George Gurdjieff : biography
In the midst of revolutionary upheaval in Russia, Gurdjieff left Petrograd in 1917 to return to his family home in Alexandropol. During the Bolshevik Revolution, he set up temporary study communities in Essentuki in the Caucasus, then in Tuapse, Maikop, Sochi and Poti, all on the Black Sea coast of southern Russia, where he worked intensively with many of his Russian pupils.
In March 1918, Ouspensky separated from Gurdjieff, settling in England and teaching the Fourth Way in his own right. The two men were to have a very ambivalent relationship for decades to come.
Four months later, Gurdjieff’s eldest sister and her family reached him in Essentuki as refugees, informing him that Turks had shot his father in Alexandropol on 15 May. As Essentuki became more and more threatened by civil war, Gurdjieff fabricated a newspaper story announcing his forthcoming "scientific expedition" to "Mount Induc". Posing as a scientist, Gurdjieff left Essentuki with fourteen companions (excluding Gurdjieff’s family and Ouspensky). They traveled by train to Maikop, where hostilities delayed them for three weeks. In spring 1919, Gurdjieff met the artist Alexandre de Salzmann and his wife Jeanne and accepted them as pupils. Assisted by Jeanne de Salzmann, Gurdjieff gave the first public demonstration of his Sacred Dances (Movements at the Tbilisi Opera House, 22 June).
In Georgia and Turkey
In the autumn of 1919, Gurdjieff and his closest pupils moved to Tbilisi, formerly known as Tiflis. There Gurdjieff’s wife, Julia Ostrowska, Mr and Mrs Stjoernval, Mr and Mrs de Hartmann and Mr and Mrs de Salzmann, gathered the fundamentals of his teaching. Gurdjieff concentrated on his still unstaged ballet, The Struggle of the Magicians; Thomas de Hartmann (who had made his debut years ago, before Czar Nicholas II of Russia) worked on the music for the ballet; and Olga Ivanovna Hinzenberg (who years later wed the American architect Frank Lloyd Wright) practiced the ballet dances. In 1919, Gurdjieff established his first Institute for the Harmonious Development of Man.
In late May 1920, when political conditions in Georgia changed and the old order was crumbling, his party travelled by foot to Batumi on the Black Sea coast and then to Istanbul. Gurdjieff rented an apartment on Koumbaradji Street in Péra, and later at 13 Abdullatif Yemeneci Sokak near the Galata Tower., Gurdjieff Movements, March 2003. The apartment is near the kha’neqa’h (monastery) of the Molavieh Order of Sufis (founded by Jalal al-Din Muhammad Rumi), where Gurdjieff, Ouspensky and Thomas de Hartmann witnessed the sema ceremony of The Whirling Dervishes. In Istanbul, Gurdjieff also met his future pupil Capt. John G. Bennett, then head of British Military Intelligence in Constantinople, who describes his impression of Gurdjieff as follows:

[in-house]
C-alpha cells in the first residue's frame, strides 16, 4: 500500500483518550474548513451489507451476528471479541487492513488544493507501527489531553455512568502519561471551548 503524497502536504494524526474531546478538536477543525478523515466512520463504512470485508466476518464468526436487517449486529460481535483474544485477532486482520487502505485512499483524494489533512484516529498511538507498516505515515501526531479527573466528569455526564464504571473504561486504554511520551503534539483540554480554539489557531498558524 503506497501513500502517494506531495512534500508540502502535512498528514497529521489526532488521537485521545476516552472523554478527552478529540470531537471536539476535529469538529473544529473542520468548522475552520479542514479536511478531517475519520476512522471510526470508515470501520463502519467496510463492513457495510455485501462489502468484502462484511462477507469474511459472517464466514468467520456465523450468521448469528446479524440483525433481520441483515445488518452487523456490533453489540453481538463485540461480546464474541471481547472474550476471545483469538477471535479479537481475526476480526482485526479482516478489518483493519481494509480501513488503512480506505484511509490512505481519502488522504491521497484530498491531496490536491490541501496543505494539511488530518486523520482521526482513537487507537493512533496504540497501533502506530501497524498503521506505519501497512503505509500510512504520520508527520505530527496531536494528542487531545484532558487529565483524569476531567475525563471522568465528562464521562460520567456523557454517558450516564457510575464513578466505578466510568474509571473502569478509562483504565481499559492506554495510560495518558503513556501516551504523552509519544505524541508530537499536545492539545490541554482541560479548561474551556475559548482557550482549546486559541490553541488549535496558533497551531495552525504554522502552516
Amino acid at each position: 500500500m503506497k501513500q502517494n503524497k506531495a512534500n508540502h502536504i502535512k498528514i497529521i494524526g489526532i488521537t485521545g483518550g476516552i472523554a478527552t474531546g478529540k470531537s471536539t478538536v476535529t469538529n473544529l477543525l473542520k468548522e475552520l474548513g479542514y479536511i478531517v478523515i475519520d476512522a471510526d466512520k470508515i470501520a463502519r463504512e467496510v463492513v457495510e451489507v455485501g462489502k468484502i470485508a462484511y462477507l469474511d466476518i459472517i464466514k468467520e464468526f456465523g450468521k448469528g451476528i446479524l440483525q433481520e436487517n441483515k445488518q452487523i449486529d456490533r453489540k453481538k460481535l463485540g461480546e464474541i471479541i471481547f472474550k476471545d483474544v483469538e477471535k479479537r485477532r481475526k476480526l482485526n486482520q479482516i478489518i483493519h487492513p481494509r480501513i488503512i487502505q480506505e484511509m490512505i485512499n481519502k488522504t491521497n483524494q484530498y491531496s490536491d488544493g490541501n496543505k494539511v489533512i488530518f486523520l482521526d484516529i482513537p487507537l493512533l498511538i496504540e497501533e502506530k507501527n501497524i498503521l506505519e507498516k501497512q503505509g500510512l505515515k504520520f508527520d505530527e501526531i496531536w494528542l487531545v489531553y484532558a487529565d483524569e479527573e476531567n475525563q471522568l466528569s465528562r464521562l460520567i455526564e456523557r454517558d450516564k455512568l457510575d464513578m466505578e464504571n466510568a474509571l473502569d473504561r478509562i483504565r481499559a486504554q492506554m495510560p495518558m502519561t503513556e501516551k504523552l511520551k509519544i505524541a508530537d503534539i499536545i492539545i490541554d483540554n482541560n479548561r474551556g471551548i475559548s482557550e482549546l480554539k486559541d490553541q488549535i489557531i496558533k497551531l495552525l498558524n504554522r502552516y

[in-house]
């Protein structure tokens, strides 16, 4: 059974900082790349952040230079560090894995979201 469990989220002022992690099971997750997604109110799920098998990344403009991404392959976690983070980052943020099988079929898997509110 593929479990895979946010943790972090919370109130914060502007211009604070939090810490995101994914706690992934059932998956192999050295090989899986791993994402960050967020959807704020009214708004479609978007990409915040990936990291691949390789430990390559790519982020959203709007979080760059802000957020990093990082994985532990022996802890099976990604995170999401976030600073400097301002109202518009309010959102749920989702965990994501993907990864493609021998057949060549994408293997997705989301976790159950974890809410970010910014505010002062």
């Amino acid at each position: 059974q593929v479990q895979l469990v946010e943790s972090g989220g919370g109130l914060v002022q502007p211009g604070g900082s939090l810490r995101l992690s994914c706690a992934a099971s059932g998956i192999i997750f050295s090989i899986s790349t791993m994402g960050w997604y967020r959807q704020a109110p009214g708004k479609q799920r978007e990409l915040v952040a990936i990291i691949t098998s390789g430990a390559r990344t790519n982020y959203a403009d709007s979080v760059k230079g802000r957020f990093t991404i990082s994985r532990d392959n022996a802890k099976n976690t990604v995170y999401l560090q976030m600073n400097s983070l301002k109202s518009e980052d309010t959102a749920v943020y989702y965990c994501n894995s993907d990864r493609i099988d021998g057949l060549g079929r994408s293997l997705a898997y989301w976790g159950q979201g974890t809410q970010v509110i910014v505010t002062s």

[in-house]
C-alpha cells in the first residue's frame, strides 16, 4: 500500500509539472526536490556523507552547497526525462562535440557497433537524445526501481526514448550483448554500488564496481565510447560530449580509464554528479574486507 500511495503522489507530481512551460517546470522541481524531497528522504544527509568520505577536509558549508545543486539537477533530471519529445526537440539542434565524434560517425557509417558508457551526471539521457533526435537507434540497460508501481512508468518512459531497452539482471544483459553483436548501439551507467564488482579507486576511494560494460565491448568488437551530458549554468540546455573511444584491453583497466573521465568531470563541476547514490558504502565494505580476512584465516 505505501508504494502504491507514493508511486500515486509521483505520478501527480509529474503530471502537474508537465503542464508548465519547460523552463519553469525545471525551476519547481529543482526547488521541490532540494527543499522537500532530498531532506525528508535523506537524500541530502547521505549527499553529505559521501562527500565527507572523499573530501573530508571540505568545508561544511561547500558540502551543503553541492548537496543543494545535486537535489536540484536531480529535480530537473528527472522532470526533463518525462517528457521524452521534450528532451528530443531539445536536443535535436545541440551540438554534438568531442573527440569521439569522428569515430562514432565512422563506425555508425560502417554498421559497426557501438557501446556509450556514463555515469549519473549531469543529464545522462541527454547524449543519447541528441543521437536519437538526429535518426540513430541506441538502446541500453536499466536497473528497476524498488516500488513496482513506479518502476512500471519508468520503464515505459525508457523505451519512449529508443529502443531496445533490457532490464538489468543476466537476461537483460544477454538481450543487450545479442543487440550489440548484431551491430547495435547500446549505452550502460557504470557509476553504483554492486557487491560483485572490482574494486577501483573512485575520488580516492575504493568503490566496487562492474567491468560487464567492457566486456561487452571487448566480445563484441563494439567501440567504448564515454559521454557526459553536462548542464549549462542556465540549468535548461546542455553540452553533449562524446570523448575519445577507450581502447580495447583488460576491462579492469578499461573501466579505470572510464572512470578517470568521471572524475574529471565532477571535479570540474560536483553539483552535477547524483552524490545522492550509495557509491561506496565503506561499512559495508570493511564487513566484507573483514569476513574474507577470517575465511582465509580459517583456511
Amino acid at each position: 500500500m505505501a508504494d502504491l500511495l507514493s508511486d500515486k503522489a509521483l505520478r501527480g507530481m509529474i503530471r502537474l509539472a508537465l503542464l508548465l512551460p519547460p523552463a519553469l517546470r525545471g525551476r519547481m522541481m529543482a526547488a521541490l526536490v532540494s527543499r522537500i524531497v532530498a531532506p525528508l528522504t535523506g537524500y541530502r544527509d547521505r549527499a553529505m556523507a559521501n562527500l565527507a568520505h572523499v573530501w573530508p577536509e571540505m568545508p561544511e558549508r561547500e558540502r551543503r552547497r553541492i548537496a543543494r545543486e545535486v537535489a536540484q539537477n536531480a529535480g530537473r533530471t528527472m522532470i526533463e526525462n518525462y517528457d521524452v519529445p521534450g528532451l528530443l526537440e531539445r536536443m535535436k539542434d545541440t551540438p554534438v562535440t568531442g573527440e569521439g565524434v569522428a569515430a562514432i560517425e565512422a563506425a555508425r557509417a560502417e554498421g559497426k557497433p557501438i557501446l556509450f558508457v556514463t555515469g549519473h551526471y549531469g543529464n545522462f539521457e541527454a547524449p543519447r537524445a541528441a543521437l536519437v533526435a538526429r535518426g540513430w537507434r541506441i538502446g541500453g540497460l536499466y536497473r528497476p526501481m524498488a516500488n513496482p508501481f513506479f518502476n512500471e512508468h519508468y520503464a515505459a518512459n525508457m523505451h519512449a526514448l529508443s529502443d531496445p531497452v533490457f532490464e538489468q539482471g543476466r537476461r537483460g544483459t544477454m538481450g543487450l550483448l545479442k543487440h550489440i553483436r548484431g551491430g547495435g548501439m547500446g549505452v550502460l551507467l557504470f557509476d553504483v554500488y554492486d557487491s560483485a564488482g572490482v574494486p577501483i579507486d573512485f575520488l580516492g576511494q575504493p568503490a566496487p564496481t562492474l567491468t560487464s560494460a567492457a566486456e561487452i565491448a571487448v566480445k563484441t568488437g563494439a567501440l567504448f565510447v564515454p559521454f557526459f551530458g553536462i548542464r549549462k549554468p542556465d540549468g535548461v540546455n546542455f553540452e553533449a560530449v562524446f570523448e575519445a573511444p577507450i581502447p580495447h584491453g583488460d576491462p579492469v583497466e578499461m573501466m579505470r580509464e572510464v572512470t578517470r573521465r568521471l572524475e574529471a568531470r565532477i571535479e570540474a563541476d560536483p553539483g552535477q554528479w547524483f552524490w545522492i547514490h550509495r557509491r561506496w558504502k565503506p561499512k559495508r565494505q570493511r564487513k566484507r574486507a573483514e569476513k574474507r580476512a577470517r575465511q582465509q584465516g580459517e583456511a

It was there that I first met Gurdjieff in the autumn of 1920, and no surroundings could have been more appropriate. In Gurdjieff, East and West do not just meet. Their difference is annihilated in a world outlook which knows no distinctions of race or creed. This was my first, and has remained one of my strongest impressions. A Greek from the Caucasus, he spoke Turkish with an accent of unexpected purity, the accent that one associates with those born and bred in the narrow circle of the Imperial Court. His appearance was striking enough even in Turkey, where one saw many unusual types. His head was shaven, immense black moustache, eyes which at one moment seemed very pale and at another almost black. Below average height, he gave nevertheless an impression of great physical strength
Prieuré at Fontainebleau
In August 1921 and 1922, Gurdjieff travelled around western Europe, lecturing and giving demonstrations of his work in various cities, such as Berlin and London. He attracted the allegiance of Ouspensky’s many prominent pupils (notably the editor A. R. Orage). After an unsuccessful attempt to gain British citizenship, Gurdjieff established the Institute for the Harmonious Development of Man south of Paris at the Prieuré des Basses Loges in Fontainebleau-Avon near the famous Château de Fontainebleau. This once-impressive but somewhat crumbling mansion, set in extensive grounds, housed an entourage of several dozen, including some of Gurdjieff’s remaining relatives and some White Russian refugees.